Like many events in 2020, the 40th annual Terry Fox Run has shifted to being a virtual event.
“This is such a good way to give back,” said Kyla Van Leeuwen, organizer of the Airdrie Terry Fox Run. “The Terry Fox Foundation (TFF) does such a good job of using the money for different things. They do such a great job with communities.”
According to terryfox.org, The Terry Fox Run first took place Sept. 2, 1980. The runs happen annually to commemorate Terry Fox’s Marathon of Hope, an attempt to run across Canada in the name of cancer research. Fox spent 143 days running and travelled nearly 5,400 kilometres on one leg to raise awareness. As of April 2020, the TFF has raised over $800 million for cancer research.
In light of the COVID-19 pandemic, Van Leeuwen said organizers were forced to adjust this year’s run, which is slated for Sept. 20. The local event will be similar to previous years, she said, with the notable difference of participants running by themselves instead of in groups.
“It was decided by the end of April this year would be a virtual event to ensure everyone’s safety,” Van Leeuwen said.
The decision was somewhat disappointing, Van Leeuwen said, because the 40th anniversary was set to be a major event for participants. Van Leeuwen – who has organized the Airdrie run for the past four years – said although the COVID-19 pandemic has forced the event to adjust, people are still receptive to the idea of a virtual run.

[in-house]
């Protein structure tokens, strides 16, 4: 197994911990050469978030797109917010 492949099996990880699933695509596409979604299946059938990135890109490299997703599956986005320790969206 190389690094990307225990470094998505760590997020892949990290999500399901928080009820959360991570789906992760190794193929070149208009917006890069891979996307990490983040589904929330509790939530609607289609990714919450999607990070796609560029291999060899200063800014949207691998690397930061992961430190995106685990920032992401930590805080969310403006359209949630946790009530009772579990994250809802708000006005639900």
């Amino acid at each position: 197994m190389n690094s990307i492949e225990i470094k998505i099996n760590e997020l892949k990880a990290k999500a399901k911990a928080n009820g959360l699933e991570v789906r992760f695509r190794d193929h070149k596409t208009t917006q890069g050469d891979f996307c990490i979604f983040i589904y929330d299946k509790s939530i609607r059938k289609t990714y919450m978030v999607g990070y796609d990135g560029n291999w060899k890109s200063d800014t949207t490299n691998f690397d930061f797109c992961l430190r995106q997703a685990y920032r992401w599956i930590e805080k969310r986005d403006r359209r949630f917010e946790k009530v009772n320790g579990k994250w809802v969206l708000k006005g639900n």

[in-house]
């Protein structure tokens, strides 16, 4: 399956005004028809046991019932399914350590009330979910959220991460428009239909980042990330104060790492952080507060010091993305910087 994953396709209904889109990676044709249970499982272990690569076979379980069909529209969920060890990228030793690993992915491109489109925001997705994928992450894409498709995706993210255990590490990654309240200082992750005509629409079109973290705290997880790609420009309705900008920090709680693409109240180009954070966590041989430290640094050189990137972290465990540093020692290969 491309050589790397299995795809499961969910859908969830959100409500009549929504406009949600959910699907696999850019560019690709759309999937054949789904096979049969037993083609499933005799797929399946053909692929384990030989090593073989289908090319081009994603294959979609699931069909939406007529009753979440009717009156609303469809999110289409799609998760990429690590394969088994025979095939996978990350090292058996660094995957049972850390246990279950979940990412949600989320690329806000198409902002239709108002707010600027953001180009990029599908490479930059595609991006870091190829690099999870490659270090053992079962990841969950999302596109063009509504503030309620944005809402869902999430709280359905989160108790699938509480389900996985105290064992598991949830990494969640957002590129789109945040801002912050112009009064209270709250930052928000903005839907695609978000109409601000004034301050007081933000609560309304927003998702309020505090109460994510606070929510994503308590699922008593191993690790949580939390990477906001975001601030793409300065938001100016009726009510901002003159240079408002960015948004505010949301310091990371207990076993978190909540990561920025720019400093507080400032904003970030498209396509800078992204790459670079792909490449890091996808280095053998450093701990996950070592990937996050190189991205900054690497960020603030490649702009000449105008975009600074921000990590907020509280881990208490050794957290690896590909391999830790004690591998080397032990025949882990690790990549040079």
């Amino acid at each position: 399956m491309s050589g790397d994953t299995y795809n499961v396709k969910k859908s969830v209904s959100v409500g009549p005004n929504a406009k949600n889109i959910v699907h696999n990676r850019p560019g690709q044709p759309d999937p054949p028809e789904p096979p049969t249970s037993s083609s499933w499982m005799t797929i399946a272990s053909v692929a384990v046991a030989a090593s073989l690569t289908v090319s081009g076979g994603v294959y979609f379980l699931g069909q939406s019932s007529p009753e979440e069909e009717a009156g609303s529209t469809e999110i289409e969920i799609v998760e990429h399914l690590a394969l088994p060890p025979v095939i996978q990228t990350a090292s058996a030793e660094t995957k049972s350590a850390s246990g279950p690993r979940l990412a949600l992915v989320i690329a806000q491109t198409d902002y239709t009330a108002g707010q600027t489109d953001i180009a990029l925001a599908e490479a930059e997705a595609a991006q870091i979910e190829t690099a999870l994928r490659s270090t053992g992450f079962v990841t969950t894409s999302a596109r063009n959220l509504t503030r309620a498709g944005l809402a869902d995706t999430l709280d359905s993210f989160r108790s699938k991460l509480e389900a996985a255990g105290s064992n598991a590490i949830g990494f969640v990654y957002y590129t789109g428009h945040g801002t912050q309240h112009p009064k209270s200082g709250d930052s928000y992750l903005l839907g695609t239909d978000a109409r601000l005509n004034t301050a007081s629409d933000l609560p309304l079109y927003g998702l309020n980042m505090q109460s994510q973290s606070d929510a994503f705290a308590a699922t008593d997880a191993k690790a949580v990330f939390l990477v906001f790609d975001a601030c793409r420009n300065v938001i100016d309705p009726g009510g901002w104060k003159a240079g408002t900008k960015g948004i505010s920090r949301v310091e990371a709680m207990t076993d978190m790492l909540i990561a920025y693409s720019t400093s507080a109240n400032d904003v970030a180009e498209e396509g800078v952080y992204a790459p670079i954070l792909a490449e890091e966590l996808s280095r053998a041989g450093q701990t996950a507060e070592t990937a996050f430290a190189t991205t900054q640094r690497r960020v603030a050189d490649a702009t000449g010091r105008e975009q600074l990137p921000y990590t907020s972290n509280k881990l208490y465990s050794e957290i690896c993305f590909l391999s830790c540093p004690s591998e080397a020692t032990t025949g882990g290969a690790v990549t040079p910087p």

“The people who come every year are still going to participate,” Van Leeuwen said. “It is pretty cool to hear people’s new ideas for fundraising – ways of doing it while still being safe. You get to be a little more creative.”
As of Sept. 9, 19 runners have registered for the Airdrie run, which has a fundraising goal of $7,500. Van Leeuwen said many people register the day of the event.
"This is such a unique year," she said. "I hope we can reach our goal financially, but we are more looking at having a lot of participation to celebrate 40 years," Van Leeuwen said.
One thing that will contribute to the success of this year’s Terry Fox run is the Move Spring app, she said. After registering for the run, people can use the app to track their progress, complete challenges and stay up to date with other participants.
Van Leeuwen said an interactive map available at terryfox.org/find-a-run-site/ that shows participants and current provincial donation amounts across Canada is another way people can feel connected to other runners.
To commemorate the event, Van Leeuwen said there is also 40th-anniversary merchandise released by ADIDAS, two new Terry Fox books and new T-shirts that are available for purchase, with proceeds being donated to support cancer research.